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Authorities escort an alleged Guatemalan drug trafficker who has been extradited to the United States. Las autoridades escoltan un supuesto narcotraficante guatemalteco, quién fue extraditado hacia los EEUU.

US Turns Screw on Enduring Guatemala Drug Clan

US Turns Screw on Enduring Guatemala Drug Clan

The extradition of an alleged Guatemalan drug trafficker linked to the Sinaloa Cartel is a blow to one of the country’s most infamous drug clans. But the group is well-positioned to weather US pressure.

Juan José Morales Cifuentes, an alleged leader of the Los Pochos drug clan, was extradited to the United States on May 17, along with five other alleged traffickers. Guatemalan authorities arrested Cifuentes in December last year. The US Justice Department accuses him of distributing and transporting cocaine in association with Mexico’s Sinaloa Cartel.

Cifuentes received taxes from Mexican traffickers “to store their narcotics in the Guatemalan border towns of Tecun Uman and San Marcos,” US prosecutors allege. 

The US Treasury sanctioned Cifuentes in February over his alleged role in drug trafficking, describing him as a “leader of the Los Pochos drug trafficking organization (DTO) since 2019.” 

SEE ALSO: Los Pochos, Guatemala’s New Generation of Drug Runners for Sinaloa Cartel

Cifuentes is the son-in-law of notorious Guatemala trafficker, Erick Salvador Súñiga Rodríguez, the alleged former leader of Los Pochos who died in US custody in 2020. Súñiga spent over a decade as mayor of the group’s stronghold of Ayutla, a border town in the western San Marcos department, before surrendering to US authorities in late 2019. He was simultaneously sanctioned under the US Kingpin Act and accused of supplying cocaine to the Sinaloa Cartel.

In February this year, the US Treasury sanctioned Cifuentes’ wife — Súñiga’s daughter— Isel Aneli Súñiga Morfin. As the current mayor of Ayutla, Súñiga Morfin “reportedly uses her political connections to further the Los Pochos DTO,” according to a statement released by the US Treasury.

The sanctions against Los Pochos also targeted one of Cifuentes’ lieutenants, who was arrested by Guatemalan authorities last December. The measures imposed an assets freeze on bank accounts and companies linked to the group.  

Los Pochos are thought to be the heirs to the renowned Guatemalan drug lord, Juan Chamalé, a convicted trafficker who once controlled the land routes connecting the San Marcos department to Mexico.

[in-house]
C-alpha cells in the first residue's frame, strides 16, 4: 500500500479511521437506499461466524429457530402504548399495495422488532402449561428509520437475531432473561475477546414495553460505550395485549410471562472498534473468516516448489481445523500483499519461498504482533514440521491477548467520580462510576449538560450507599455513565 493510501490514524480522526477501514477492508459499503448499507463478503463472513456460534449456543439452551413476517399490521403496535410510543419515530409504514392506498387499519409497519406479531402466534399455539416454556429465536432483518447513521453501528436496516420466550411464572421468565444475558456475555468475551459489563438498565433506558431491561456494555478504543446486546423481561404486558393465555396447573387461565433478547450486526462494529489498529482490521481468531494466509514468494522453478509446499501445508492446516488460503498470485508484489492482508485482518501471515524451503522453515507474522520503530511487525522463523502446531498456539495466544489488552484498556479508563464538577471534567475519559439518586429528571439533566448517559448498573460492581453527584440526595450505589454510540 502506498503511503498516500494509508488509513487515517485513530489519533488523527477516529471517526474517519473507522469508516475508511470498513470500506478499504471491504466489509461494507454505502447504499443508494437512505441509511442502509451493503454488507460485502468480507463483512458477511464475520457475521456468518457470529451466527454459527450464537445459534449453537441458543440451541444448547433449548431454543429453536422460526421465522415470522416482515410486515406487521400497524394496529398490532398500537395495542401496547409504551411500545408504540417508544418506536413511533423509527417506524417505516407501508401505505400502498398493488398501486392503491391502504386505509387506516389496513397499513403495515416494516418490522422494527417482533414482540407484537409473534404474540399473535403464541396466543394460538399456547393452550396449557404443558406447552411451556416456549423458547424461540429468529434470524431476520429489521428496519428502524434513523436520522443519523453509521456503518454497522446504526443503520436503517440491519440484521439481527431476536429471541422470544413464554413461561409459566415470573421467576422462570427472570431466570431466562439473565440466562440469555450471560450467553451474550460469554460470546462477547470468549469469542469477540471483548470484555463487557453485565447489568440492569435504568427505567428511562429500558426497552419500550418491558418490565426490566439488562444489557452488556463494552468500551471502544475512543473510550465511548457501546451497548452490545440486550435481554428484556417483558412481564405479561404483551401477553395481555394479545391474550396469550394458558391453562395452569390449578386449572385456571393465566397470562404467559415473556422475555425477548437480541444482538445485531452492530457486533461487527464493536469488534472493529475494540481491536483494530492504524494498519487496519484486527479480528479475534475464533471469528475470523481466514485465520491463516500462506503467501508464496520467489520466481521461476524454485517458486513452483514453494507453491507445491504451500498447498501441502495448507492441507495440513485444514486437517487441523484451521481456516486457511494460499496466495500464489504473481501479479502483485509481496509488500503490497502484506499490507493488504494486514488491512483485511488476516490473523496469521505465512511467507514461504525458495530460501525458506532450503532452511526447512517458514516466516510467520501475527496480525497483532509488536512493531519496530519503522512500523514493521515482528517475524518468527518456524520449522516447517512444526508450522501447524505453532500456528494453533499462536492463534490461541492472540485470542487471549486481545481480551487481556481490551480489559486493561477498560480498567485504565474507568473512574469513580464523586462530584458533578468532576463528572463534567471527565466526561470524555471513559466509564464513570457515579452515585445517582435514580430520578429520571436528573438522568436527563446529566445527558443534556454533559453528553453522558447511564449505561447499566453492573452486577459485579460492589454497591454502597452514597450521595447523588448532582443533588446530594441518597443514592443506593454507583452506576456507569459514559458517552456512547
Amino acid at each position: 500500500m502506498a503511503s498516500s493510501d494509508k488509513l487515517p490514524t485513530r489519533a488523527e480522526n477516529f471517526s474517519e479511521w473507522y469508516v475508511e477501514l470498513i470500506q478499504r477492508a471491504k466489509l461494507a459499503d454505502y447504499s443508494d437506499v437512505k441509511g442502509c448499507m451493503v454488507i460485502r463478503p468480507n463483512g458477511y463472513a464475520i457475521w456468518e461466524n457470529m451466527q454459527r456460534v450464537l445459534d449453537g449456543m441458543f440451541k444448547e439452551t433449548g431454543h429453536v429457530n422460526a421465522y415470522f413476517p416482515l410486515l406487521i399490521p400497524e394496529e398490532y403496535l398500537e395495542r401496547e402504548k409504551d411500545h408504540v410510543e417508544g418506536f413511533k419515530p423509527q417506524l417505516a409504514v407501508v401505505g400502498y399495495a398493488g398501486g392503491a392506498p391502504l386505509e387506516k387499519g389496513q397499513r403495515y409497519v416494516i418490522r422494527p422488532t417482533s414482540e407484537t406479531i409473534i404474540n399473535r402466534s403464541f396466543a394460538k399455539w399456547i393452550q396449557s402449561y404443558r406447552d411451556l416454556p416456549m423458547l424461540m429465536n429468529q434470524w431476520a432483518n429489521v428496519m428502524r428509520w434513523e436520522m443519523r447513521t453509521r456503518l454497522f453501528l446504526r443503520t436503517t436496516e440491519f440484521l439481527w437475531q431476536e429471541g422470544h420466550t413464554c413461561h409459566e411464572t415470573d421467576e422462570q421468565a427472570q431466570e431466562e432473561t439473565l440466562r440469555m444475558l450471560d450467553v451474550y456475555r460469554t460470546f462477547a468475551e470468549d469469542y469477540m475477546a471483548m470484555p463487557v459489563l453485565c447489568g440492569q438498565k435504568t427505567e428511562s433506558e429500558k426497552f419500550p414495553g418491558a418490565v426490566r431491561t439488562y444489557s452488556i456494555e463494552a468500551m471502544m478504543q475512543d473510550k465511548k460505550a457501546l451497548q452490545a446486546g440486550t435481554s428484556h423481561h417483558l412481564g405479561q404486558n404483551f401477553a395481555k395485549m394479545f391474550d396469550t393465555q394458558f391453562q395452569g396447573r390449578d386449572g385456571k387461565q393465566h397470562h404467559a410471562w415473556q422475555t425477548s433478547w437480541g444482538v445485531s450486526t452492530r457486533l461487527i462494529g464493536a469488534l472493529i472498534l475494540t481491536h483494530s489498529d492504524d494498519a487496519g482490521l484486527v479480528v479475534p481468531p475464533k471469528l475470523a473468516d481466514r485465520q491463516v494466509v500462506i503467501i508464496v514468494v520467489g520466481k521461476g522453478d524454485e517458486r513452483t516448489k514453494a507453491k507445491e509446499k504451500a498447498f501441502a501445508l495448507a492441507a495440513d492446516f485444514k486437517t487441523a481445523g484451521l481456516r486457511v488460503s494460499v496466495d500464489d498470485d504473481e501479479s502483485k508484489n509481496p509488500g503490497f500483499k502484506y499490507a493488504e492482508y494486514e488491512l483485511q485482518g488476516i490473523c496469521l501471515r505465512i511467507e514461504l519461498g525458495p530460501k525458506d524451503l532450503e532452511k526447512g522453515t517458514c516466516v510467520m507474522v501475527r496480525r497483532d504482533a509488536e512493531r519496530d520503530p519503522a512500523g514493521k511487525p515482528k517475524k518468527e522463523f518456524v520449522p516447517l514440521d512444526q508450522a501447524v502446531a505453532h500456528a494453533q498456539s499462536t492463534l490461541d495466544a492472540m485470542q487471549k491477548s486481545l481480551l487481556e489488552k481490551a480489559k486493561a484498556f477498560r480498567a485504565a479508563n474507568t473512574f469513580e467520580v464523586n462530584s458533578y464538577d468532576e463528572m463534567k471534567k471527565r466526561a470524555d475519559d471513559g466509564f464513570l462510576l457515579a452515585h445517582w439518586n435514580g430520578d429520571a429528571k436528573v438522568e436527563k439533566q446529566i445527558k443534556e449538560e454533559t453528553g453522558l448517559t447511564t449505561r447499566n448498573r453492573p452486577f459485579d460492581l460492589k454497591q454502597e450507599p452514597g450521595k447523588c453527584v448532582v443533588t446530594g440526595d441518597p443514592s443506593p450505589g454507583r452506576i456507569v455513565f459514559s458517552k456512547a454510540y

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Sustained US pressure on Los Pochos may have depleted the group’s ranks and disrupted its logistical and financial operations, but it is unlikely to have dealt a fatal blow to a network that retains several lines of defense.

The group has long leveraged its political clout in Ayutla to protect its operations. As mayor, Súñiga senior relied on “corrupt local law enforcement officials to assist him with illicit activities,” according to US authorities. 

By controlling the security forces, mayors can also divert attention from drug shipments,  an indispensable tool in towns like Ayutla, which houses a strategic and heavily traversed border checkpoint connecting Guatemala with territories controlled by major Mexican DTOs.

The political immunity afforded to all Guatemalan mayors grants additional protection. Súñiga’s daughter and Ayutla mayor, Súñiga Morfin, has yet to face any criminal charges in Guatemala despite the US sanctions. 

SEE ALSO: A Mayor and a Wave of Narco Violence on Guatemala’s Pacific

Los Pochos’ purported relationship with the Sinaloa Cartel may also help the group recover from operational and financial setbacks. The Mexican group’s thirst for cocaine provides lucrative revenue streams for networks like Los Pochos, which purchases hundreds of millions of dollars worth of cocaine annually for delivery to Mexican drug trafficking leaders, among other recipients, according to US prosecutors.

Los Pochos also enjoy a strong local support base. Former mayor Suñiga was a popular leader who leveraged political power to oust other criminal groups, improving local security perceptions, according to an investigation by the Latin American Center for Investigative Journalism (Centro Latinoamericano de Investigación Periodística – CLIP). He also built churches and cultural centers to shore up local support. Such efforts to foster local legitimacy are geared at ensuring long-term political survival and, by extension, enduring protection from external pressures.

Featured image: Alleged leader of the Los Pochos drug trafficking group, Juan José Morales Cifuentes, is detained and escorted by Guatemalan authorities. Credit: La Hora / PNC

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